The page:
Thus, the point made in the OP is either wrong or at least vastly overstated as applies to modern business lawyering.


While I fully understand that good lawyers will try to make most contracts clear and unambiguous, the amount of detail that entails can make it difficult for the average person to read.

As an anecdotal example, when I purchased my house, the purchase agreement, loan documents, and associated paperwork were nearly a hundred pages for a standard purchase. I read all of it, and I had to ask numerous questions of my real estate agent before I thought I understood all that I needed. I think I can say as a simple matter of fact that I am more educated than an average person in the United States (I hold a bachelor's with some graduate level work completed and am currently applying to law school.) If I found it this challenging, then even if the intention was to be clear and unambigious it is likely to be highly confusing to an average purchaser.

On a slight tangent, since you mentioned the importance of rhetoric, would you have any advice on learning the art? You have previously recommended practice and study of the classics and of P.G. Wodehouse in particular as good ways to improve writing skills, but do you have any specific recommendations for rhetoric?


No doubt that much legal writing becomes complex because of the subject matter. To that extent, complexity can be unavoidable. And, while this may render the writing obtuse owing to the complexity, this is different from obfuscation. Very frustrating, I know, but this is the nature of the subject.

Concerning rhetoric, classical resources are vast, ranging from works by Aristotle to Cicero to many others. An excellent modern resource is Edward P.J. Corbett, Classical Rhetoric for the Modern Student (Oxford University Press 1965) (this work was updated later by editors who sought to make it "relevant" for the 1970s, and much diminished as a result - get the earlier edition through Abebooks if possible).


Thank you.


> to communicate clearly and concisely with an intended audience.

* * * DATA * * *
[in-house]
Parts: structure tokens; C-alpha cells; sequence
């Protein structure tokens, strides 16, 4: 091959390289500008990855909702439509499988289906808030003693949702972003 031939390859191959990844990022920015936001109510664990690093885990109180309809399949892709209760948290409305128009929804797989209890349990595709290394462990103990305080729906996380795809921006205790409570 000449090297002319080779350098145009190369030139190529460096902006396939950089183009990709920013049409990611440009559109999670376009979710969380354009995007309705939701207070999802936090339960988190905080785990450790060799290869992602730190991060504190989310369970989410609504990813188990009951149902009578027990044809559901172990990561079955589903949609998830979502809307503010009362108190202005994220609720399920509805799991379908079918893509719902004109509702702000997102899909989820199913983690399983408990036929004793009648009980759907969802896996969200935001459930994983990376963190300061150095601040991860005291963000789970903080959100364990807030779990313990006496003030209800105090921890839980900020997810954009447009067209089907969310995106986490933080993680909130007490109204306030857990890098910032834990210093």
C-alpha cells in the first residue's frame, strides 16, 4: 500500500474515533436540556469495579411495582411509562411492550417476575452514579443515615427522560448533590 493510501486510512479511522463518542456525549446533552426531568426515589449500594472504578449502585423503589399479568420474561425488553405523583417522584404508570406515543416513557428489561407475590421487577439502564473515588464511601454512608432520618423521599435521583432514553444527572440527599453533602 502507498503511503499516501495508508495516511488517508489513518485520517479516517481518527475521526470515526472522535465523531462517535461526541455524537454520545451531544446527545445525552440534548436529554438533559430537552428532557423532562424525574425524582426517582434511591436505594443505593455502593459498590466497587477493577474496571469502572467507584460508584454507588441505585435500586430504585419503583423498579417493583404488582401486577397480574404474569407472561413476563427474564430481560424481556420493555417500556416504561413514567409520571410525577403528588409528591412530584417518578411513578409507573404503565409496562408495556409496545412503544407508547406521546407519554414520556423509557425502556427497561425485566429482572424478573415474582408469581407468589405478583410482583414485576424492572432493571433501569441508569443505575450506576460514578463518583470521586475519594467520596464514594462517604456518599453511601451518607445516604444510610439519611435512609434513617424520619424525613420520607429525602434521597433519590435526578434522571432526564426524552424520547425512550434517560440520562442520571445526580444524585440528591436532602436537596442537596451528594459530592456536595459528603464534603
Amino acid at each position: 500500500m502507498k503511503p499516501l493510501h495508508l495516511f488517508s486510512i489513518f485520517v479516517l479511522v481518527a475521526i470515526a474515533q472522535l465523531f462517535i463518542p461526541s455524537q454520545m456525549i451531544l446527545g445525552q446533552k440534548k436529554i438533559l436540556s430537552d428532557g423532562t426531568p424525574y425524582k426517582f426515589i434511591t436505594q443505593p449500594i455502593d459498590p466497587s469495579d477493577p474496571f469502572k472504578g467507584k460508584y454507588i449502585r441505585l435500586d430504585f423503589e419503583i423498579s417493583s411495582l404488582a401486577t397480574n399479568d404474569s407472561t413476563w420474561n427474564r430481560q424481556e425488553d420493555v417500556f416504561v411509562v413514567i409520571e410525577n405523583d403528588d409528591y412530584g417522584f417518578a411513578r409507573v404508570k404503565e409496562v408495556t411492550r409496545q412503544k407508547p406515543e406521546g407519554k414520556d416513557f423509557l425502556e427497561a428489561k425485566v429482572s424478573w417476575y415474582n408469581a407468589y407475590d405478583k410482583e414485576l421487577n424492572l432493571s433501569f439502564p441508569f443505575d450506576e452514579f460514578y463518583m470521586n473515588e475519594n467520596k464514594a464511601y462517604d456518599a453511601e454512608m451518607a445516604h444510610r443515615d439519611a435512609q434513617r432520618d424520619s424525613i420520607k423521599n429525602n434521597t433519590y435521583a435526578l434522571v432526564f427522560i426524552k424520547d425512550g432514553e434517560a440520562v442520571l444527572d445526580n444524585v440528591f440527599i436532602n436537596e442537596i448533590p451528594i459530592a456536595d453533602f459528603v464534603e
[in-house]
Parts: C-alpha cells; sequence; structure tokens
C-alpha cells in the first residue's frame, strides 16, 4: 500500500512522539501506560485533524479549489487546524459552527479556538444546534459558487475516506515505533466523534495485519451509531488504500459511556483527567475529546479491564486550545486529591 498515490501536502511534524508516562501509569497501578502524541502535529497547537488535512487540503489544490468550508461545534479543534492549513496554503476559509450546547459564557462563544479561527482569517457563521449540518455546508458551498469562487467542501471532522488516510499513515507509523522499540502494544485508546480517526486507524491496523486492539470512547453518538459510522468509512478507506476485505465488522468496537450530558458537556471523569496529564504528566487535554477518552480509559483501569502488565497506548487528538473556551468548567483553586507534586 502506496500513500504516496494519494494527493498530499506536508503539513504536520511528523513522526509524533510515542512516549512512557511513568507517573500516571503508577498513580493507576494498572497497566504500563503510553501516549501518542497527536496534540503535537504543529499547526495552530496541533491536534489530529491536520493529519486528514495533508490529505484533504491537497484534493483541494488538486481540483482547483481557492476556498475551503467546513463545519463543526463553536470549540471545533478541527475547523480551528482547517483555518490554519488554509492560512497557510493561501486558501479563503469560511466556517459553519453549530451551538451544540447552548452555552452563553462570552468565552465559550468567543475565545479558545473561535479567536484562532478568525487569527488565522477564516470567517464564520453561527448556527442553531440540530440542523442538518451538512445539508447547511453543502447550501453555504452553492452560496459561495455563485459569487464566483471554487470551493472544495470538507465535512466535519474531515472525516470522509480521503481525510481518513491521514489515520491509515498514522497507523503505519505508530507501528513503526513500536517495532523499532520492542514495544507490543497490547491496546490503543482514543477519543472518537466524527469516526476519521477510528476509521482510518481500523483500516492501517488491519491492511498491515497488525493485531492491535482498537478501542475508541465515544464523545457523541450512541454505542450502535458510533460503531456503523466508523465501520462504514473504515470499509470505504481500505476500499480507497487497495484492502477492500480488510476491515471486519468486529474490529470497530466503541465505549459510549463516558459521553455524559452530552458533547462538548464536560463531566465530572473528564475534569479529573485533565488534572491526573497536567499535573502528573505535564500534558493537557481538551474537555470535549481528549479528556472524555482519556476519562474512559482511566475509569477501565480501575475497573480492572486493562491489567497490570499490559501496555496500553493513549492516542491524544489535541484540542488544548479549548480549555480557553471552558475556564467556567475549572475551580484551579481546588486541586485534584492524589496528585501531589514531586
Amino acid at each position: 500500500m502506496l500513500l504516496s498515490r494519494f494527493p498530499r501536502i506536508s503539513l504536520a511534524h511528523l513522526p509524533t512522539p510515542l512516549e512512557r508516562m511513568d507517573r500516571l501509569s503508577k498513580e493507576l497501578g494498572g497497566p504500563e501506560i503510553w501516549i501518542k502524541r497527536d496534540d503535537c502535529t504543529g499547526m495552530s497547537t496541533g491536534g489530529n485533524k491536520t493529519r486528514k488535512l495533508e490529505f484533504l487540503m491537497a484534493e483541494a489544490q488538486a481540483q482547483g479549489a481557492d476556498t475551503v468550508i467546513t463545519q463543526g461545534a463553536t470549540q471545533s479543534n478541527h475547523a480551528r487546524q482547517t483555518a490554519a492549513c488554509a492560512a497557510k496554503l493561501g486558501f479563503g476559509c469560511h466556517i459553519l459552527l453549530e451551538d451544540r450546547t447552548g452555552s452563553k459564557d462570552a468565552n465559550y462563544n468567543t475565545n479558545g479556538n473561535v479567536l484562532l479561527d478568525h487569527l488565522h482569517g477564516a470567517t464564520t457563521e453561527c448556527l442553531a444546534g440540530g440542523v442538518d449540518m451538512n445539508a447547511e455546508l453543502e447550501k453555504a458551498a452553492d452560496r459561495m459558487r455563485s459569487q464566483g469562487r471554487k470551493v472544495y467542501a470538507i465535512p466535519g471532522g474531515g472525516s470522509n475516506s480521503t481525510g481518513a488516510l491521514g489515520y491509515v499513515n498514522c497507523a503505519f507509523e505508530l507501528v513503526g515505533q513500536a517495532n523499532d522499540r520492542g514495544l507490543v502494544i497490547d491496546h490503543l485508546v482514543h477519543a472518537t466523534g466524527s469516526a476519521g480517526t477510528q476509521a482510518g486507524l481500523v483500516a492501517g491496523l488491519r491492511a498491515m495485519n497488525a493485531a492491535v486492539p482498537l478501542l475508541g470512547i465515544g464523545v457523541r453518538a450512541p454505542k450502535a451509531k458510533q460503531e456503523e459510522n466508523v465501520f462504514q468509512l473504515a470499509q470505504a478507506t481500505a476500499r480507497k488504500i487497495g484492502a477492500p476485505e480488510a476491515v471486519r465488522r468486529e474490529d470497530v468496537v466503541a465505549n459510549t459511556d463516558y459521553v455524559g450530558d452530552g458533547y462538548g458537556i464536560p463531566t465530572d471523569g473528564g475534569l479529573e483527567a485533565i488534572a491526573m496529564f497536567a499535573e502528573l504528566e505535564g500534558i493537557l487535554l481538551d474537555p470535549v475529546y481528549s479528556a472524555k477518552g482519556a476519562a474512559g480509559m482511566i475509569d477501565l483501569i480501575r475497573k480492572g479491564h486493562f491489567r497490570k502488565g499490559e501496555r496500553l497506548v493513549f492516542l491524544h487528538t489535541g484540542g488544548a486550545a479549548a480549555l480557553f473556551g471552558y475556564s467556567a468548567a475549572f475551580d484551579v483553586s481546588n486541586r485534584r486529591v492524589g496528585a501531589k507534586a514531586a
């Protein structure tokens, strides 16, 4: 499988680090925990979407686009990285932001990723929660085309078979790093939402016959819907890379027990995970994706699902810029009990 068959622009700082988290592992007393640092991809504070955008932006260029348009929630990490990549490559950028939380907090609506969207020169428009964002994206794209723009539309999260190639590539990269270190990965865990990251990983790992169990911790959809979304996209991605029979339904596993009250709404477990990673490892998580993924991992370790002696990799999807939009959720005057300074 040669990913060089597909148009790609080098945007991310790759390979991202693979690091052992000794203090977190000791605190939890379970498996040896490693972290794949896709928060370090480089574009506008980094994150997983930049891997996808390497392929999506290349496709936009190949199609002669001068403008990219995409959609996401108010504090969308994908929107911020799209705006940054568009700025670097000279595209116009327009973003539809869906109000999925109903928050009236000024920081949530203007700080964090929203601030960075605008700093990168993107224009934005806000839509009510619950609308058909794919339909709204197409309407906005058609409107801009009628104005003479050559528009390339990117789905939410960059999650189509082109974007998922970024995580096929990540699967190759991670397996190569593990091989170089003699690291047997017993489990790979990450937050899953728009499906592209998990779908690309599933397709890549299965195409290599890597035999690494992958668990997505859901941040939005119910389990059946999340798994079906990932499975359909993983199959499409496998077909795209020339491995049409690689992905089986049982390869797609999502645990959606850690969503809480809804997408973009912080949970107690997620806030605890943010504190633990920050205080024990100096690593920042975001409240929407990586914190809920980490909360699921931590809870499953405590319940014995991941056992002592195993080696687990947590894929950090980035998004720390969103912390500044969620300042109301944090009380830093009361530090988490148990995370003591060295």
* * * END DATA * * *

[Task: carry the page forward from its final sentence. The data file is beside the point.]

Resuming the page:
how's that working out for you?


Actually, I worked on my writing skills for years precisely because they were so deficient (at least in my own mind) many years ago - this was time well invested and, as a result, this skill set has been one of the most valuable assets I can offer to clients in my practice.


Perhaps he did not have time to write a shorter post.


Examining the use of language by modeling them with Game Theory may provide some interesting insights to what makes legal writing so unique.

Natural language, in a normal context, is (usually) co-operative, to the extent that the speaker and the listener both have the common goal that the listener understands what the speaker is saying. This is what gives natural language a higher tolerance for ambiguity, as the listener will be using generally amenable heuristics to discover meaning.

A programming language involves a human communicating with a generally imbecilic partner. This is like a game against a deterministic opponent, or even a single-player game, trying to optimize expression under the constraints of the language. This is what gives programming its literalness. Language designers try to solve the dual problem by designing the constraints. Arguably, the goal of a well-designed language is for the expression-under-contraints to approach the cooperative communication of natural language.

Legal writing is best modeled as a game against an adversarial opponent, which is actually not far from the truth. In a sense, it's also dual to language design, in that the goal is to design constraints that limit the expressive ability of an adversary.

While this is not explicitly mentioned in the OP, it's worth pointing out that bureaucratic writing is slightly different than legal writing, although it has a similar eliminate) the need for the judgement or ad-hoc decision-making of the individual contributors to the system, by spelling out the results of all possible decisions beforehand. This system may best be modeled as imagining an imbecilic adversarial opponent, rather than a powerful one, making it share the worst qualities of both legal contracts and FORTRAN.


Your theory cannot be true, because legal writing is equally dry and opaque in non-adversarial settings:

- litigation, where the aim is to persuade a judge

- court opinions, where the aim is to persuade the parties and other judges

- I'd add law journals as well, which are written for peers

I'd say that the reason legal writing gets singled out is that people are expected to read and understand it, while people are not expected to read and understand equally difficult writings from different fields, such as something from a medical journal.